A celebration of African grandmothers' fight for women's rights
Star reporter's photo of grandmothers demonstrating for gender equality in Swaziland to be on display at the Canadian Museum for Human Rights.
African grandmothers demonstrate in Manzini, Swaziland for women's rights and gender equality. Star reporter and photographer Debra Black's photo of this historic moment will be on display at the Canadian Museum for Human Rights in Winnipeg.
By: Debra Black Immigration Reporter, Published on Sat Sep 20 2014
WINNIPEG - It was a clarion call to action - a powerful and evocative moment when for the first time South African and Swazi grandmothers came together and demonstrated in Manzini, Swaziland for women's rights and gender equality.
It was International Women's Day, 2008. And I was lucky enough to capture that historical moment in a photograph. Now, six years later, that photo will be on display at the Canadian Museum for Human Rights in Winnipeg which, after a ceremonial opening this weekend, opens to the public on Sept. 27.
The photo is part of an exhibit in the Inspiring Change Gallery at the museum that looks at the growing "boots on the ground" campaign of African grandmothers who are fighting against domestic violence and elder abuse, lobbying for pensions and social security and pushing for laws that will guarantee the safety and rights of grandmothers and their grandchildren.
Other exhibits in that gallery include: the dress Maréshia Rucker wore to the first integrated prom that she and fellow students at Wilcox County High School in Rochelle, Ga., organized in April 2013 and masks by former child soldiers.
The demonstration in Manzini was the beginning of the boots on the ground campaign - a moment in time when the grandmothers finally collectively spoke out, raising awareness about their plight and demanding action and support for themselves and their grandchildren, most of whom have been orphaned by AIDS.
Since then, the grandmothers' movement has grown and spread across Africa and Canada. Thousands of Canadian grandmothers through the Stephen Lewis Foundation tirelessly fundraise and work in solidarity with their African peers.
As a reporter and a photographer I'm very proud to say that I was there to witness and capture the beginnings of that movement.
My photo is one of four that will hang like leaves on a yarn-bombed tree that is covered in colourful crocheted squares. The tree is a replica of one created in Durban, South Africa by the Hillcrest AIDS Centre Trust for World AIDS Day 2012. The squares that cover the tree at the Canadian Museum for Human Rights were crocheted by grandmothers in South Africa and some Canadian grandmothers, and then stitched together by a grandmothers group in Winnipeg.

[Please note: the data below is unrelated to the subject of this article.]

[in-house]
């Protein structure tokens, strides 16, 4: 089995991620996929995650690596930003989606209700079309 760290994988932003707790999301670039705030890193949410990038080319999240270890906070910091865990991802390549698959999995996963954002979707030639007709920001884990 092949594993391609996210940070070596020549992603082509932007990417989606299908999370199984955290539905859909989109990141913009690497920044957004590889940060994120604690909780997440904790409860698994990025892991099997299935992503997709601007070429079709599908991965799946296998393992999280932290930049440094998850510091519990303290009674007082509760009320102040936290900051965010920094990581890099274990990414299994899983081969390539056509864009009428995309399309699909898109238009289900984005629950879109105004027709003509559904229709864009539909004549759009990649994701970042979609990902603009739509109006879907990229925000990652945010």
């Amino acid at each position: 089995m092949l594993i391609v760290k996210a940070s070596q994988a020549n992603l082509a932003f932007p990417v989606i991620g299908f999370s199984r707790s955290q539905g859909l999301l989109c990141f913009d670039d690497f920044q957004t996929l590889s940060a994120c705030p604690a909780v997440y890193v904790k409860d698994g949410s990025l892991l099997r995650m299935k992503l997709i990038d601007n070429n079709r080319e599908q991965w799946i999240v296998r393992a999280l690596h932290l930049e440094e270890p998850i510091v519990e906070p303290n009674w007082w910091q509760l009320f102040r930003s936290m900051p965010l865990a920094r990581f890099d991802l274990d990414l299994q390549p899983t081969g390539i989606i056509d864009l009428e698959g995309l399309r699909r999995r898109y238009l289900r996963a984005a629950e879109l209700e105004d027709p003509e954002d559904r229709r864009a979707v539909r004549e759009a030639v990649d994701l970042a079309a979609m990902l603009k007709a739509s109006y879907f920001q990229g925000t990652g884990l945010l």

Museum organizers hope the display will inspire others to act and campaign for human rights. "One of the reasons the grandmothers story was chosen was because it is a story of solidarity, a story of partnership; a story of people making change in their own lives and other people helping them stand up and do that," said Matthew McRae, the curator/researcher for the Inspiring Change Gallery.
"Grandmothers in Africa are a tremendous force for change," he said. "They're very powerful women and they are raising a generation over there. Millions of people are orphans due to AIDS. And the majority of children that are orphans are being raised by their grandmothers."
Back to the photo. I had been sent to South Africa and Swaziland for the Star. The story: to cover the journey of 12 Canadian grandmothers who were visiting projects and grandmothers groups in Uganda, South Africa and Swaziland funded by the Stephen Lewis Foundation in an educational and solidarity-building effort.
The trip would end with a two-day congress of grandmothers - both African and Canadian - who would meet, share ideas about fighting for women's rights and gender equality for rural grandmothers and attend workshops on caring for AIDS orphans, incorporating grandmothers' issues into a national HIV/AIDS program; HIV prevention for grandmothers; gender based violence and social assistance.
But first they would march. So about 1,500 grandmothers, clad in colourful sarongs, shirts and headscarves, inched along the streets of Manzini, carrying signs that proclaimed: "Grandmothers, the Heart of the Nation," "Grandmothers and their Unpaid Work" and "HIV/AIDS and Grandmothers".
Leading the protest was Siphiwe Hlophe, the founder of Swaziland for Positive Living, a grassroots organization of more than 1,000 HIV positive women, which operates with the help of a grant from the Stephen Lewis Foundation.
Hlophe, who is HIV positive herself, is front and centre in the photo, marching with determination as the grandmothers make their way out of Jubilee Park following a marching band.
Some of the grandmothers use walking sticks, others carry babies on their back. All of them are united in their determination as they sing in Swazi: "We are tired of men beating women in Swaziland." They fist-pump the air, shouting: "Phezukomkhono" - "We are moving forward."
A group of men gathered on the sidewalk yell at the women. "Return to the kitchen and cooking," says one. Another shouts: "Go home, old women."
I took the photograph as the women were moving out of Jubilee Park - proud, undeterred and courageous. You can see their strength in their eyes.
According to the museum's McRae they chose my photograph because it shows "a very powerful moment in history and also shows people having their own agency, people taking their rights into their own hands. You can feel the energy in the photograph. I really thinks this shows the grandmothers in action" - part of a boots on the ground movement to make things better.
Source: Toronto Star
"Reproduced with permission - Torstar Syndication Services"
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